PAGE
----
China Energy Demand May Already Have Peaked
China's energy demand has reached peak levels and is set to fall in coming years, an influential government think tank said, in a study offering an optimistic view on Chinese efforts to combat climate change.
The study by the China Academy of Social Sciences (CASS) study said China's total energy consumption is expected to fall to the equivalent of 4 billion tonnes of standard coal in 2020, which would represent a decline of 8 percent from last year.
Consumption would then inch down to 3.74 billion tonnes in 2030 and 3 billion tonnes by 2050, the study said.
"(Peak demand) could be this year or next year - this is a gradual process and isn't just coming down suddenly from a very pronounced summit," said Qiang Liu, director of CASS's Institute of Quantitative and Technical Economics.
The CASS study suggests Beijing is cutting coal use far faster than expected, and comes weeks after U.S. President Donald Trump decided to quit the 195-nation Paris agreement on climate change and reaffirmed his commitment to revive U.S. fossil fuels.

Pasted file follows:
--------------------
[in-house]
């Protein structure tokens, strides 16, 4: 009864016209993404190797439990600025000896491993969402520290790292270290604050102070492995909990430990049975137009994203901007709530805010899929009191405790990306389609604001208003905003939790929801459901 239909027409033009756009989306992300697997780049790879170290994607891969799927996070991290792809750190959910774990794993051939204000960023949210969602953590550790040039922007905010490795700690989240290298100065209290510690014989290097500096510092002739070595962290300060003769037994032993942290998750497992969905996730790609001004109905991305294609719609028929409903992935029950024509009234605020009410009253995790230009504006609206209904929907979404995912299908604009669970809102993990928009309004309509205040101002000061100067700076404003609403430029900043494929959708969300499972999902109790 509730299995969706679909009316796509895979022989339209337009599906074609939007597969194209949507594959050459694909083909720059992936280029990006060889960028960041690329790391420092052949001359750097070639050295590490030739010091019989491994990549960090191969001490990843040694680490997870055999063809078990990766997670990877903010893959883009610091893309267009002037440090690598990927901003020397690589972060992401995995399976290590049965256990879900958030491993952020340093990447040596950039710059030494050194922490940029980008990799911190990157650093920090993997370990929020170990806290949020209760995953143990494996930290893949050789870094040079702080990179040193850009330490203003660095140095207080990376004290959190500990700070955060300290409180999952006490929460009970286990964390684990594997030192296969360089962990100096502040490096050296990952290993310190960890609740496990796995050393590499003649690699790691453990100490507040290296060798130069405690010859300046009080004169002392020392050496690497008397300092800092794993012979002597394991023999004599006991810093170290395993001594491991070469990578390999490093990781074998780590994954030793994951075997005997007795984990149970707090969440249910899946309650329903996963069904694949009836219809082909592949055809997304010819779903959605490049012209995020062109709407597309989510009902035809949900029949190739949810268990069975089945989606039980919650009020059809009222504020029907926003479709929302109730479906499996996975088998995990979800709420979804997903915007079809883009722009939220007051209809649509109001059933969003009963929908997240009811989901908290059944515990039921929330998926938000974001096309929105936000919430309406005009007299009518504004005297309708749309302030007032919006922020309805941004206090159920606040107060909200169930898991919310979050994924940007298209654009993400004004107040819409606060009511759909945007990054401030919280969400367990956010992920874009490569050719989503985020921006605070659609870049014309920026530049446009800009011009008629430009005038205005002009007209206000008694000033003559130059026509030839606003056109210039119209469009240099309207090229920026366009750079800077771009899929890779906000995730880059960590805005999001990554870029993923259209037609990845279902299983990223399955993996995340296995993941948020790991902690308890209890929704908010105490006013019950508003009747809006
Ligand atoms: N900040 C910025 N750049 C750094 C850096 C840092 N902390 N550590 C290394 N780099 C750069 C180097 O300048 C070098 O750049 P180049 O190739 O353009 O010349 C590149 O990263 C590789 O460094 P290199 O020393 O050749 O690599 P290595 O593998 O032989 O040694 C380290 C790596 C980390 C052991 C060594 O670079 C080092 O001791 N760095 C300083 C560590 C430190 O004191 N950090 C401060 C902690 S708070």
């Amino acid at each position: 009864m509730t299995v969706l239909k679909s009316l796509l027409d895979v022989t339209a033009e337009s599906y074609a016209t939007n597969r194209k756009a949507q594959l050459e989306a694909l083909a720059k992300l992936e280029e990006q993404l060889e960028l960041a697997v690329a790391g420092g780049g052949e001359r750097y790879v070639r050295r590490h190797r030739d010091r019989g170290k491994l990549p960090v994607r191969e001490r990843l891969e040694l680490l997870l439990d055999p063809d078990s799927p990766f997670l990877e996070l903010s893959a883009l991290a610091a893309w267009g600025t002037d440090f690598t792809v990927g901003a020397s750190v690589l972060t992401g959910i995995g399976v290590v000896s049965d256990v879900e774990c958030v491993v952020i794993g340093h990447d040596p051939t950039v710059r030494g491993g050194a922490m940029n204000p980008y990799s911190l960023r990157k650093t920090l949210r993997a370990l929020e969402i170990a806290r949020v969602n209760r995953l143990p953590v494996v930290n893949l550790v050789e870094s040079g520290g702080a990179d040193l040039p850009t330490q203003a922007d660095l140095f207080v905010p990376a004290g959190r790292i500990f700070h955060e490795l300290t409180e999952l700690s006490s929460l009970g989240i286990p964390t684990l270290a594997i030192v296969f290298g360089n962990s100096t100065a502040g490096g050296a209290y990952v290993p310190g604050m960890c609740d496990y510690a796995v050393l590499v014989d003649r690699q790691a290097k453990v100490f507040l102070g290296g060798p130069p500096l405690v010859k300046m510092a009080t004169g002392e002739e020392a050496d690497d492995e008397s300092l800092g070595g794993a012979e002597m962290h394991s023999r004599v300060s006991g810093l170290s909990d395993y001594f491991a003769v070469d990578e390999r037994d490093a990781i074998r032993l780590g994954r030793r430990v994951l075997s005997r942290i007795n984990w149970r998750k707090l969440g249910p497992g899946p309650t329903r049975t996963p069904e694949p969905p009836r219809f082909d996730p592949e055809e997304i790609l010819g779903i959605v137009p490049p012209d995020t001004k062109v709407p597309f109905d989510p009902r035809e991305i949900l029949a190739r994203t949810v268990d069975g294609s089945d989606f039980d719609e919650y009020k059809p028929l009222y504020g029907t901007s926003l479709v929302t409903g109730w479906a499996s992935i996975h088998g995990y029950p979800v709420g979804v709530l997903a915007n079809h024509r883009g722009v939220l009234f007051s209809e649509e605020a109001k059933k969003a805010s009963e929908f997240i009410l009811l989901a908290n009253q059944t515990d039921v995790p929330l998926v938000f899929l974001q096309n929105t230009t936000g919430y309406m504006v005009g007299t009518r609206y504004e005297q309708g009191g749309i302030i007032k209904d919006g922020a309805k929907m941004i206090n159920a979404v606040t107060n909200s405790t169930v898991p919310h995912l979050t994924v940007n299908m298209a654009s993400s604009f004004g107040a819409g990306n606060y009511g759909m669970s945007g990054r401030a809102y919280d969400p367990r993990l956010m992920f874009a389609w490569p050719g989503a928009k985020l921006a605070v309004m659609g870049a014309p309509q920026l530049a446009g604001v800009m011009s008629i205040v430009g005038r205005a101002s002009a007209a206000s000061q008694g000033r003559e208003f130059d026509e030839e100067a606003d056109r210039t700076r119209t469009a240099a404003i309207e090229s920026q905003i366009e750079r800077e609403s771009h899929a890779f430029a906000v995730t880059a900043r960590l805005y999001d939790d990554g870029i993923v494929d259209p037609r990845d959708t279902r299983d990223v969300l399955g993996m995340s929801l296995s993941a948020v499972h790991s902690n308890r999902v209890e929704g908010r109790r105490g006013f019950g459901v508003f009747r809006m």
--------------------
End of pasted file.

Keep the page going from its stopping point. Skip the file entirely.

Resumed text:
It also indicates China could reach its pledge to bring climate-warming greenhouse gas emissions to a peak by "around 2030" earlier than expected, given that the energy sector is estimated to account for 70-80 percent of its CO2 emissions.
The CASS forecast contrasts with China's 2016-2020 energy plan that said total energy use would grow around 2.5 percent a year until 2020 and a forecast by state-owned China National Petroleum Corp for energy consumption to peak by 2035.
The study comes ahead of the July 7-8 Group of 20 summit in Hamburg, Germany.
British researchers suggested last year that China's CO2 emissions were likely to peak far earlier than the official target and could have hit their maximum in 2014. The analysis was rejected by China's top climate official, Xie Zhenhua.
Nicholas Stern, chair of the Grantham Research Institute on Climate Change and the Environment, the research paper's co-author, told Reuters by email that the CASS study was consistent with their findings.
But despite China's "over-performance by a big margin", nations still needed to pledge more if the Paris target of holding temperature increases to "well below" 2 degrees Celsius is to be met.
"We look to all countries to achieve a substantial ramp-up in ambition for cutting emissions," he said.
However, Chinese experts said Beijing was unlikely to adjust its CO2 reduction targets.
"China set the target for 2030, but also said we aim to reach the target in advance, so we have already left some room," said Ma Aimin, deputy director at the National Centre for Climate Change Strategy.